A new ITU standard describes the networking concepts to underpin Quantum Key Distribution (QKD), a means of enabling secure encryption and authentication in the presence of the unbounded computational power to be introduced by quantum information technologies.
The standard – ITU Y.3800 “Overview on networks supporting quantum key distribution” – describes the basic conceptual structures of QKD networks as the first of a series of emerging ITU standards on network and security aspects of quantum information technologies.
ITU is accelerating its preparations for the arrival of quantum information technologies – technologies based on the properties of quantum physics – recognizing that these technologies will be capable of solving problems far beyond the reach of classical information technologies.
This problem-solving capability presents significant threats to security.
Quantum algorithms such as Shor’s algorithm and Grover’s algorithm attack the foundations of today’s cryptography. ITU standardization work is anticipating the arrival of a universal quantum computer powerful enough to run such algorithms.
QKD enables the exchange of secret symmetric keys used for encryption and authentication. These keys are secure, even against eavesdropping attempts powered by quantum computing.
ITU standards for QKD networks – networks of QKD devices and an overlay network – will enable the integration of QKD technology into large-scale ICT networks. ITU standards will also provide for the security of these QKD networks.
“To date, QKD systems have shared keys between two parties connected by a point-to-point QKD link,” says Hyung-Soo Kim of KT, the lead editor of ITU Y.3800. “ITU Y.3800 extends these point-to-point links to a multi-point QKD network with a layered structure and standardized interfaces, supporting cost-effective QKD deployment, operation and maintenance.”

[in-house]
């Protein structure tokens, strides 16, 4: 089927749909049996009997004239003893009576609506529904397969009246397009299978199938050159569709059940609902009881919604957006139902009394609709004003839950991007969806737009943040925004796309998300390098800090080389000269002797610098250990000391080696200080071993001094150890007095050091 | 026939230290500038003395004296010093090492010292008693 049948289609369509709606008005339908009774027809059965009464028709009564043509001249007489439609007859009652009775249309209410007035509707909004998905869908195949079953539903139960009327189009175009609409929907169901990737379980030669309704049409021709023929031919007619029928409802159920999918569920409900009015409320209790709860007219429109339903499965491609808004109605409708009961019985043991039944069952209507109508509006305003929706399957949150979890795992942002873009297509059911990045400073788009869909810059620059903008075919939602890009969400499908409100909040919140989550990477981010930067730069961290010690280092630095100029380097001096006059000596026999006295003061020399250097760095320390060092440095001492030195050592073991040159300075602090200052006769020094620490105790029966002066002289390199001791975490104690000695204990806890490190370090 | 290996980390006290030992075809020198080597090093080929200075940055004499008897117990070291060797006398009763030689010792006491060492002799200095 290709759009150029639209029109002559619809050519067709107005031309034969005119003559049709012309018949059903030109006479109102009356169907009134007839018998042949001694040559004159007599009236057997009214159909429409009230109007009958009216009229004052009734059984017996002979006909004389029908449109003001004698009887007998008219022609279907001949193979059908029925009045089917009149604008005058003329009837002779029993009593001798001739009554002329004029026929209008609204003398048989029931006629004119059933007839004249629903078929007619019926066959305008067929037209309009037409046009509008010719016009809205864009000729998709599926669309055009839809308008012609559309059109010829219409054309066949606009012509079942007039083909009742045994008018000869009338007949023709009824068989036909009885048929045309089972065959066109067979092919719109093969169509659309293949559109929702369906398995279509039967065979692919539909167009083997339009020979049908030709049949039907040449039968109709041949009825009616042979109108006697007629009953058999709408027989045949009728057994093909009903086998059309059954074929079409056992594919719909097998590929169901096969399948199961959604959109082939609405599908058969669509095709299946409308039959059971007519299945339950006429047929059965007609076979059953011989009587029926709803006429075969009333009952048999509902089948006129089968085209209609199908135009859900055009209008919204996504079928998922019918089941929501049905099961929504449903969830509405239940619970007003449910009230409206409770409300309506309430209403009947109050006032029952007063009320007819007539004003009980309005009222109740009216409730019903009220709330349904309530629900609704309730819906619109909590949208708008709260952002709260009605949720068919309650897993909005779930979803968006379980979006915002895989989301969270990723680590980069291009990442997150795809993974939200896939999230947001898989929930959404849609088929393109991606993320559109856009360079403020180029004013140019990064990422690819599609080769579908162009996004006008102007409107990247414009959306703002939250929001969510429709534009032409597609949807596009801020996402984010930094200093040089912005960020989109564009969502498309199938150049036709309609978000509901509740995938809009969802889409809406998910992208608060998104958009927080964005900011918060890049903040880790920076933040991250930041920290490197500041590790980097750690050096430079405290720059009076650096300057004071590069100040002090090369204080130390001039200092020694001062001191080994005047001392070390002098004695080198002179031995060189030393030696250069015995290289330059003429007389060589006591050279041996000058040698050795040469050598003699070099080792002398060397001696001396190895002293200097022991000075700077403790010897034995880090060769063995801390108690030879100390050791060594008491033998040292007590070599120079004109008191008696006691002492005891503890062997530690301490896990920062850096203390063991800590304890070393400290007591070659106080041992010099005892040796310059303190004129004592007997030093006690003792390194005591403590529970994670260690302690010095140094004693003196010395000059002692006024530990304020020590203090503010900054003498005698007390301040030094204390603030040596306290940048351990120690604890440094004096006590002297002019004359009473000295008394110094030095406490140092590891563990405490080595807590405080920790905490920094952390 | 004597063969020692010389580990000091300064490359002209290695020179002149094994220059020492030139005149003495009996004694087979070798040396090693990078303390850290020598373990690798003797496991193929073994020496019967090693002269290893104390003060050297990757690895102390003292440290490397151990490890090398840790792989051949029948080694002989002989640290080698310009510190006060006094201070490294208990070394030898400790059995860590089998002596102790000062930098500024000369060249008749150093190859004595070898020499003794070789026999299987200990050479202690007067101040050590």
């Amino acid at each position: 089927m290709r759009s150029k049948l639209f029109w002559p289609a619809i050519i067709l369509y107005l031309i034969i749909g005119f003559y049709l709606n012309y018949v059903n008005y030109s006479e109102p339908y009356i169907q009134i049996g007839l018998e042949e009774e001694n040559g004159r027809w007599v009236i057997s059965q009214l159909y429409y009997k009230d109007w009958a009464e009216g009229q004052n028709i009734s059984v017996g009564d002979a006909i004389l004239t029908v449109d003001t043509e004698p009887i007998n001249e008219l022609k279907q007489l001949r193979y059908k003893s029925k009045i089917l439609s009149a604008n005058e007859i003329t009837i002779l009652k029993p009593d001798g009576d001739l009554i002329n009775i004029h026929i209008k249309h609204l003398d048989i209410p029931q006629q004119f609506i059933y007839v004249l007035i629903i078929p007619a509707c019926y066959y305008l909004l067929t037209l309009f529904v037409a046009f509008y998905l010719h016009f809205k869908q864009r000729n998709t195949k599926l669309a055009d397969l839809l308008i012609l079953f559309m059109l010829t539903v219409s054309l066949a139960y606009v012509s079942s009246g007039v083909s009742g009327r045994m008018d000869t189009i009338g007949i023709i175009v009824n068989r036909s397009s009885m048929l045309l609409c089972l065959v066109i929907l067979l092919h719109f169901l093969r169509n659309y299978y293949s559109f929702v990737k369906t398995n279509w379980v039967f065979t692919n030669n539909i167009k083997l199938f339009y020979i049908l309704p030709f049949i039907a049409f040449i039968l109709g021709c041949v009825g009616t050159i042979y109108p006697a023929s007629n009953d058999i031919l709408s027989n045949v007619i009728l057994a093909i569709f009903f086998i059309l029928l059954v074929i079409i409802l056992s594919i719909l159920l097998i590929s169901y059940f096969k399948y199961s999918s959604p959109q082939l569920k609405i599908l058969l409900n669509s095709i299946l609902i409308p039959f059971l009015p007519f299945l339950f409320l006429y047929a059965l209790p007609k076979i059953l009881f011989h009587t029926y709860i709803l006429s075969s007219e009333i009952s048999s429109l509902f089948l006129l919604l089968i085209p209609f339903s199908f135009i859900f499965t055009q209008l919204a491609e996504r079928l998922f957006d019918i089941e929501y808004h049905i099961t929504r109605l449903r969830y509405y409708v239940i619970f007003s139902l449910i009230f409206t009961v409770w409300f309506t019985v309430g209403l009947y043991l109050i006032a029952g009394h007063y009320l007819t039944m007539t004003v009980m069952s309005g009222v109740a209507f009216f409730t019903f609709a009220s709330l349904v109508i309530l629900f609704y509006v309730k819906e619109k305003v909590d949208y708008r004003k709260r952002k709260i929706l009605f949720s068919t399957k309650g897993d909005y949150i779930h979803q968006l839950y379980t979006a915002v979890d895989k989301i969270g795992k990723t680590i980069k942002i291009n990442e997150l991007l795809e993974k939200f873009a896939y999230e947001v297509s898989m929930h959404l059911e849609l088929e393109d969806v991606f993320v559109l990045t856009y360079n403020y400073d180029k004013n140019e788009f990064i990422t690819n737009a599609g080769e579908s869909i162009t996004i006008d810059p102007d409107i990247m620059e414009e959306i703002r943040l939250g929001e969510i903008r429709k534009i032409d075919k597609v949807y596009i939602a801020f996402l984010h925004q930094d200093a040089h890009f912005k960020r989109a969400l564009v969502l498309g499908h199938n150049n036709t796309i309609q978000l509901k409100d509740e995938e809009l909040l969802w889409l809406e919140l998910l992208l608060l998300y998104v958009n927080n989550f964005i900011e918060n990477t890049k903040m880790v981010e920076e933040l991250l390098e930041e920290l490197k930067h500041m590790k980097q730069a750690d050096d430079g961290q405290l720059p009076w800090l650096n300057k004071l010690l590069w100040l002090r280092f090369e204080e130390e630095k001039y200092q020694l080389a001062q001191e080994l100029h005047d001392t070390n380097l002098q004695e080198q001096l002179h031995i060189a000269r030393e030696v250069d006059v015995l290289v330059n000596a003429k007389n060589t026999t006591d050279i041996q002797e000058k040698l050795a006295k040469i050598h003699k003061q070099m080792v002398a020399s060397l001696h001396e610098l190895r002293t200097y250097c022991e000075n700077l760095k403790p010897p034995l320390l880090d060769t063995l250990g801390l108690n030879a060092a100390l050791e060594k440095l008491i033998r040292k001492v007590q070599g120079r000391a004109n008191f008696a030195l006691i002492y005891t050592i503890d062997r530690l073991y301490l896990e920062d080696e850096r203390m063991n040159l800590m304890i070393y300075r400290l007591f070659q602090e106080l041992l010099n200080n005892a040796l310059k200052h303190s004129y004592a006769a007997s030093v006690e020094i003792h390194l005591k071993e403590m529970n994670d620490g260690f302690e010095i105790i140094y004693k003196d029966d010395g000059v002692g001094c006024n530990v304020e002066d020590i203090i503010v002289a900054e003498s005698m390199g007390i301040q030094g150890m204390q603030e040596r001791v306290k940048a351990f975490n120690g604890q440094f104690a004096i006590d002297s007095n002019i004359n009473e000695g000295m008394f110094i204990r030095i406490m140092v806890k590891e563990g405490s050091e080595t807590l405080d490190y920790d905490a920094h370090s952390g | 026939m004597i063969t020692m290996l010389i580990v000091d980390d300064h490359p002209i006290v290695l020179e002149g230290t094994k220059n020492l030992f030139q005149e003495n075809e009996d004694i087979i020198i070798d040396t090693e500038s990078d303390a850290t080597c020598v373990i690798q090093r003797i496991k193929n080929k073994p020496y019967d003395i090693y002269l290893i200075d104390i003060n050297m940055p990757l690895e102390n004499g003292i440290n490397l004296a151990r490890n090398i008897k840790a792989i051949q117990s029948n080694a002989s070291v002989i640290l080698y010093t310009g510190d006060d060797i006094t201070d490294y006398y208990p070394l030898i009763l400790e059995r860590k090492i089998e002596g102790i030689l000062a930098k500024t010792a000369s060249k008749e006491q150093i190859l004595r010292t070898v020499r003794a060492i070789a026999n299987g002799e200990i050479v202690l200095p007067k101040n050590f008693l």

ITU has welcomed a range of new members with expertise in quantum cryptography and quantum communications.
Their first priority is the development of ITU standards codifying a common set of best practices for QKD network implementations. These best practices will be followed by ITU standards providing for the interoperability of the QKD equipment produced by different vendors.
Network aspects of quantum information technologies are under study in ITU-T Study Group 13 (Future networks). The security dimensions of these technologies are under study in ITU-T Study Group 17 (Security).
ITU has also established an open-to-all Focus Group on ‘Quantum Information Technology for Networks’ to study the evolution of these technologies in view of their foreseen applications in ICT networks.
It will lead exploratory ‘pre-standardization’ studies to identify emerging standardization demands and anticipate demands to arise in future. These studies are expected to make a key contribution to the coordination of ongoing and future standardization projects across a range of standards bodies.
The group will hold its first meeting in Jinan, China, 9-10 December 2019, hosted by the Jinan Institute of Quantum Technology.
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